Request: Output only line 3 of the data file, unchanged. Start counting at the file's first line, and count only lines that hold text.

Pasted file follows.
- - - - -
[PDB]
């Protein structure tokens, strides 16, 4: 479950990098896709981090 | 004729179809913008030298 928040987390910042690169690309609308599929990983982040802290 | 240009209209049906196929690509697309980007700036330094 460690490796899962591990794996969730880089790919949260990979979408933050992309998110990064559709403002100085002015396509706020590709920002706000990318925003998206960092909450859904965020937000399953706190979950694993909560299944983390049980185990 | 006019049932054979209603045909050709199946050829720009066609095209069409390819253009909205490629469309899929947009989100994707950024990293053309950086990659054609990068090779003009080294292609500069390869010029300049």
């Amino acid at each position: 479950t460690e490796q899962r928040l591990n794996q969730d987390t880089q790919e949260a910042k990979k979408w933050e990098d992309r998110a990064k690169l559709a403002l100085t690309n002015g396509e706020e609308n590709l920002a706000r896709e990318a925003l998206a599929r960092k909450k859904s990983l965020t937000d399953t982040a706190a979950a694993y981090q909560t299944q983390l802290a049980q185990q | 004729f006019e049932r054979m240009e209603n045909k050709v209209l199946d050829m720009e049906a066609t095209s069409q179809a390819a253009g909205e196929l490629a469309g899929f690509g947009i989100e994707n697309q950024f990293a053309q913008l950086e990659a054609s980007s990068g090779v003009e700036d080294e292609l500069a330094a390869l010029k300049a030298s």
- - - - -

């Amino acid at each position: 479950t460690e490796q899962r928040l591990n794996q969730d987390t880089q790919e949260a910042k990979k979408w933050e990098d992309r998110a990064k690169l559709a403002l100085t690309n002015g396509e706020e609308n590709l920002a706000r896709e990318a925003l998206a599929r960092k909450k859904s990983l965020t937000d399953t982040a706190a979950a694993y981090q909560t299944q983390l802290a049980q185990q | 004729f006019e049932r054979m240009e209603n045909k050709v209209l199946d050829m720009e049906a066609t095209s069409q179809a390819a253009g909205e196929l490629a469309g899929f690509g947009i989100e994707n697309q950024f990293a053309q913008l950086e990659a054609s980007s990068g090779v003009e700036d080294e292609l500069a330094a390869l010029k300049a030298s």